“The beginning of a new employee’s tenure with a company is critical not just for training, but also retaining good workers. This is why having a strong onboarding program is essential for success. In fact, companies that have a strong onboarding program increase retention among new hires by 82%; however, according to a Gallup study, only 12% of employees believe their company does a great job onboarding. Building a successful onboarding program is key to attracting top talent and closing the turnover back door.”
“Under sell, over perform. Under promise, over deliver. We’ve heard these idioms for generations. They’ve helped people lower expectations, while elevating realizations of goals. However, this can actually cause issues with creating clear expectations for employees while hindering overall growth and employee engagement.
“According to a Gallup study, 72% of millennials say that when their managers help establish clear performance goals, they are more engaged in their work. While the modern workforce craves clear expectations, meeting employee’s needs can be difficult in this arena. To help their teams better focus on the end goal, there are specific ways leaders can effectively manage expectations in their organization.”
“One of the biggest issues organizations face is complacency in the workplace. Whether due to bad leadership habits, the absence of competitive spirit, or a lack of goal-oriented productivity, complacency can cause turnover and cost your company money. The biggest cause of complacency is employee disengagement.
“According to Gallup’s State of the Global Workplace report, worldwide employee engagement is only 15%, meaning 85% of workers are either not engaged or are actively disengaged. In the U.S. and Canada, 31% are engaged. Although higher than the world average, engagement is still declining in North America. While the reasons for disengagement may differ, one thing is true for all leaders: you must motivate your workforce to fight complacency. Through specific techniques and processes, leaders can increase motivation in their workforce, and in-turn, overcome the negative impacts of disengagement.”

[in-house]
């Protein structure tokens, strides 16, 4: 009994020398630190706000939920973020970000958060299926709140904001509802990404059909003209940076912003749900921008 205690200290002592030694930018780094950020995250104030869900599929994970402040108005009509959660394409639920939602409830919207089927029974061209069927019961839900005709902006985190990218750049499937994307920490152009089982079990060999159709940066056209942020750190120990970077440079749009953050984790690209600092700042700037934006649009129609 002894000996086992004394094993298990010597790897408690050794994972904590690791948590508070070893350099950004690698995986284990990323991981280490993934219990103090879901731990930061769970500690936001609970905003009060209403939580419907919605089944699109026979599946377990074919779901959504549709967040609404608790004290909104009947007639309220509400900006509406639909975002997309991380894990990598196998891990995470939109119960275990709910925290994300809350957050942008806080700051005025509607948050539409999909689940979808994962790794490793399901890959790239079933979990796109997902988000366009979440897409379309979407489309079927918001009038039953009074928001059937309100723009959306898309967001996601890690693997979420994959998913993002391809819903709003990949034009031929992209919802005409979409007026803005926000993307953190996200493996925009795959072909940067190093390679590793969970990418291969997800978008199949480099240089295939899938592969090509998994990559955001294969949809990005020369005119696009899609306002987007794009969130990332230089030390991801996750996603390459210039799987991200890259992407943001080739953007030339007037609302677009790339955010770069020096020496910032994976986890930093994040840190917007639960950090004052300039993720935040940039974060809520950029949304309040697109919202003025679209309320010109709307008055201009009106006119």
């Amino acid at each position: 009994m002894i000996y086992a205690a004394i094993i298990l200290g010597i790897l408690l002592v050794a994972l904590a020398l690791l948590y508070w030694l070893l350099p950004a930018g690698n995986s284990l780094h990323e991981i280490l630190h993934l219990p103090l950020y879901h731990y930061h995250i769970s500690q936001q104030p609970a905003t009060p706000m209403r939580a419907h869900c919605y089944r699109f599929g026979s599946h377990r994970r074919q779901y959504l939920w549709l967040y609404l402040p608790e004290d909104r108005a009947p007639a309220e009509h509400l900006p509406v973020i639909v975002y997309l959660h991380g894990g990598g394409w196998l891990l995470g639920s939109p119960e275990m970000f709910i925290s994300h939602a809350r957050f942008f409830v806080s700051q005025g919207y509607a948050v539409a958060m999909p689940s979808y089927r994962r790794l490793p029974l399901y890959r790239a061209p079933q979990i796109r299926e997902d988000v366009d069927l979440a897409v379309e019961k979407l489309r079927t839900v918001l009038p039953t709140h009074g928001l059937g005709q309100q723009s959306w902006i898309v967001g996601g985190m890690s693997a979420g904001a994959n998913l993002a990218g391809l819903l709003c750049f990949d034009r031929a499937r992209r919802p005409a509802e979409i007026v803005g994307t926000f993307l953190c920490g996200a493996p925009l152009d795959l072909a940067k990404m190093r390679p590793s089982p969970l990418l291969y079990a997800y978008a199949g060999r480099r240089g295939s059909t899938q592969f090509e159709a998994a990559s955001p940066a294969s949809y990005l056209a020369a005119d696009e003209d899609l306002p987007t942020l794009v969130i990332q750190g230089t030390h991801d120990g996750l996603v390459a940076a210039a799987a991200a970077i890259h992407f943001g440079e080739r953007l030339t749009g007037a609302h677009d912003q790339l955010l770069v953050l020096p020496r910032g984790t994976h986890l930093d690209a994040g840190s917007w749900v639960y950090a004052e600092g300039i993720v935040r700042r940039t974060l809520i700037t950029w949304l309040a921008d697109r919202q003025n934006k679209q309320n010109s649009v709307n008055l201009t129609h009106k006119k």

“Is underperformance and lack of production a sign of an ill-fit team or a symptom of mismanagement? According to a study published in Harvard Business Review in conjunction with Deloitte’s Business Chemistry system, leaders who aren’t getting their desired outcomes may have all the pieces in place needed to push the needle further—they just need to dig deeper to address the problem. Companies must acknowledge, understand, and manage the different types of employees on their teams to fully actualize each worker’s potential.
“According to the author of the study, Suzanne M. Johnson Vickberg, PHD, there are four types of workers, and while we may have some traits of all of the types, we usually fall into one of the four character types: Pioneers, Drivers, Integrators, and Guardians.”
What was your favorite post of 2021? What type of articles would you like to see next year? Let us know in the comments section below!